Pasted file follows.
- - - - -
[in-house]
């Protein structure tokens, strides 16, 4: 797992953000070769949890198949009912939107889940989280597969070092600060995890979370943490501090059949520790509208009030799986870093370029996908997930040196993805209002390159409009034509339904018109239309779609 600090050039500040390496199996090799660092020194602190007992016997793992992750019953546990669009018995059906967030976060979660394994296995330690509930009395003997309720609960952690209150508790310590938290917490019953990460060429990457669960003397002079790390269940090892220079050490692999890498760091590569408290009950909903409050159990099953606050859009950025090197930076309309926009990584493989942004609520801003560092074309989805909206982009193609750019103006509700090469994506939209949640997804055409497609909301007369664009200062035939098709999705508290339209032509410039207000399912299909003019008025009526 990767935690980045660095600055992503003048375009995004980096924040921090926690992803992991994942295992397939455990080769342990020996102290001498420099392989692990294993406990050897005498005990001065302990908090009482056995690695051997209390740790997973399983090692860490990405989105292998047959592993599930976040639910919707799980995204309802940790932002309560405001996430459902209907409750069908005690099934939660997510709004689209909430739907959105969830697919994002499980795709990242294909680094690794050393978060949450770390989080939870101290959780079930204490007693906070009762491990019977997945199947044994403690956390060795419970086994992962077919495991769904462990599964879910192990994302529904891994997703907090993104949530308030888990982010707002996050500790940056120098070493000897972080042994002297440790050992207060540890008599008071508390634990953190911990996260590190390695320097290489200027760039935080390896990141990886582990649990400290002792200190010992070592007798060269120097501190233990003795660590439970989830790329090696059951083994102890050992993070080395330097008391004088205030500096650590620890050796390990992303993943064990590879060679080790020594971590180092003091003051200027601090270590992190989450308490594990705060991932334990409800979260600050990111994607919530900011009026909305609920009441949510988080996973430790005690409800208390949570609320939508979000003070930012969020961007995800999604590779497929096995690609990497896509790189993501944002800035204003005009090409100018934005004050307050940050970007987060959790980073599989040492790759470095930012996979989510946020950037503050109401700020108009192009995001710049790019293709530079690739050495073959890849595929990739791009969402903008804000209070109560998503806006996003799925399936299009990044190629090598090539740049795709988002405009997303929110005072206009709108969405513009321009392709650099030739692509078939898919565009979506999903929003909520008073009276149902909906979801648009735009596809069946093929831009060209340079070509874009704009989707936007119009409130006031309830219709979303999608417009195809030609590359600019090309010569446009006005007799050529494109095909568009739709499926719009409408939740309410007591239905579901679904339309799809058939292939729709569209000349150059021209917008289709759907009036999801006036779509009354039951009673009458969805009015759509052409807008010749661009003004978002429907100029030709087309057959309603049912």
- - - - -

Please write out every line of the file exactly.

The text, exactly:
[in-house]
């Protein structure tokens, strides 16, 4: 797992953000070769949890198949009912939107889940989280597969070092600060995890979370943490501090059949520790509208009030799986870093370029996908997930040196993805209002390159409009034509339904018109239309779609 600090050039500040390496199996090799660092020194602190007992016997793992992750019953546990669009018995059906967030976060979660394994296995330690509930009395003997309720609960952690209150508790310590938290917490019953990460060429990457669960003397002079790390269940090892220079050490692999890498760091590569408290009950909903409050159990099953606050859009950025090197930076309309926009990584493989942004609520801003560092074309989805909206982009193609750019103006509700090469994506939209949640997804055409497609909301007369664009200062035939098709999705508290339209032509410039207000399912299909003019008025009526 990767935690980045660095600055992503003048375009995004980096924040921090926690992803992991994942295992397939455990080769342990020996102290001498420099392989692990294993406990050897005498005990001065302990908090009482056995690695051997209390740790997973399983090692860490990405989105292998047959592993599930976040639910919707799980995204309802940790932002309560405001996430459902209907409750069908005690099934939660997510709004689209909430739907959105969830697919994002499980795709990242294909680094690794050393978060949450770390989080939870101290959780079930204490007693906070009762491990019977997945199947044994403690956390060795419970086994992962077919495991769904462990599964879910192990994302529904891994997703907090993104949530308030888990982010707002996050500790940056120098070493000897972080042994002297440790050992207060540890008599008071508390634990953190911990996260590190390695320097290489200027760039935080390896990141990886582990649990400290002792200190010992070592007798060269120097501190233990003795660590439970989830790329090696059951083994102890050992993070080395330097008391004088205030500096650590620890050796390990992303993943064990590879060679080790020594971590180092003091003051200027601090270590992190989450308490594990705060991932334990409800979260600050990111994607919530900011009026909305609920009441949510988080996973430790005690409800208390949570609320939508979000003070930012969020961007995800999604590779497929096995690609990497896509790189993501944002800035204003005009090409100018934005004050307050940050970007987060959790980073599989040492790759470095930012996979989510946020950037503050109401700020108009192009995001710049790019293709530079690739050495073959890849595929990739791009969402903008804000209070109560998503806006996003799925399936299009990044190629090598090539740049795709988002405009997303929110005072206009709108969405513009321009392709650099030739692509078939898919565009979506999903929003909520008073009276149902909906979801648009735009596809069946093929831009060209340079070509874009704009989707936007119009409130006031309830219709979303999608417009195809030609590359600019090309010569446009006005007799050529494109095909568009739709499926719009409408939740309410007591239905579901679904339309799809058939292939729709569209000349150059021209917008289709759907009036999801006036779509009354039951009673009458969805009015759509052409807008010749661009003004978002429907100029030709087309057959309603049912």